Inspiration

While working on my computer architecture course with a couple teammates we discussed why no one had made a Verilog equivalent of Leetcode where aspiring Computer Engineers can practice implementing solutions at the RTL level. The closest is EDA Playground, where they provide an example based format demonstrating other's work and their weren't many examples listed.

What it does

This website will allow students to design, test, and debug verilog modules to meet problem specifications. Only one official example is listed on the website as of now, but with the modular design developed, expanding off of Yosysjs examples, while utilizing a cleaner text editor UI for the user. The user can access the webpage through any browser including mobile phones.

How I built it

I developed the web application through HTML, CSS, and Javascript. Almost everything is done client side for the user. Yosysjs, a javascript port of Yosys, allows Bytes Of Problems to not rely on servers to parse the user's Verilog modules. Quill is another API I rely on to provide a nice but easy to manage text editor for the user. To locally host the website for quick prototyping I used Python. Additionally I used Git for Version Control and Visual Studio Code as my IDE.

Challenges I ran into

Doing this project on my own, I was worried if I took on more than I can chew, especially since I wasn't adept in Web Development. Even though my project allows for a light backend (no server logic required other than fetching webpages) I was picking up libraries as I went and refreshing on Verilog. I didn't prioritize my time well enough and a lot of additional features I wanted to tack on ended up preventing me from focusing on the things I would need for a minimally viable product demo. I only have three examples at the moment and the website is live (1-3).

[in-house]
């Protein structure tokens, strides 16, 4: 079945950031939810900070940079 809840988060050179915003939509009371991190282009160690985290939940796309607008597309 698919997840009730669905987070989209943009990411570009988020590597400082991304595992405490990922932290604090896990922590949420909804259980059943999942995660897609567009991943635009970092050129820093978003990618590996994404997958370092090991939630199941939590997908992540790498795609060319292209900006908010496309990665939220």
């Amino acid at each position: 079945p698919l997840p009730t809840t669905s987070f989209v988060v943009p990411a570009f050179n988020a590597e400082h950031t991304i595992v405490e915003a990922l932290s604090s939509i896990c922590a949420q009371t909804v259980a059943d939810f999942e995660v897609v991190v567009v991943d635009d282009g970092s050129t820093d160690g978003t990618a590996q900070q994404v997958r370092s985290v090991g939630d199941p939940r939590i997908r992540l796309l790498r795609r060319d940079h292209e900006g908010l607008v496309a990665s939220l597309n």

Accomplishments that I'm proud of

I'm proud of picking up multiple libraries during this hackathon and staying committed to this project. Around midnight May 2nd I was thinking my project couldn't be feasibly implemented and was thinking about giving up but I thought about how much I procrastinate work that I don't need to do. With deadlines left and right they'll never be a better time for me to work on a project I'm interested about than at a hackathon. So I kept working on it. It's not perfect and it hasn't reached the end goal desired functionality but I made a prototype of the thing I thought would be too hard to make in a weekend.

What I learned

I learned that I have underestimated basic front-end web development. I learned a lot of Javascript through this experience.

What's next for BytesOfProblems

I have several ideas on improving the product. For the presentation I focused on the limited scope of developing a single module that you would test but both Quill and YosysJS are compatible with interacting with multiple files and Verilog modules, I'm hoping to develop problems that force the user to apply the modules provided and see if they can develop bigger modules around that.

Quill is also compatible with syntax highlighting and that would make interacting with the text editor much easier, especially when experiencing errors.

I'm also thinking about allowing better syntax suggestions than what's possible with YosysJS and I may rely on some backend service to take the user's input and determine if it's syntatically correct via Icarus Verilog. In addition, this can prevent the trivialization of some problems as I could easily restrict certain solutions (not allowed to use + operator for implementing the adder, etc.). This was a fun project and I hope it continues to grow.

Lastly, I could definitely neaten up this project and apply web development practices better such as better formatting & isolating HTML,CSS, and JSS into respective files as much as possible instead of monolithic web pages.

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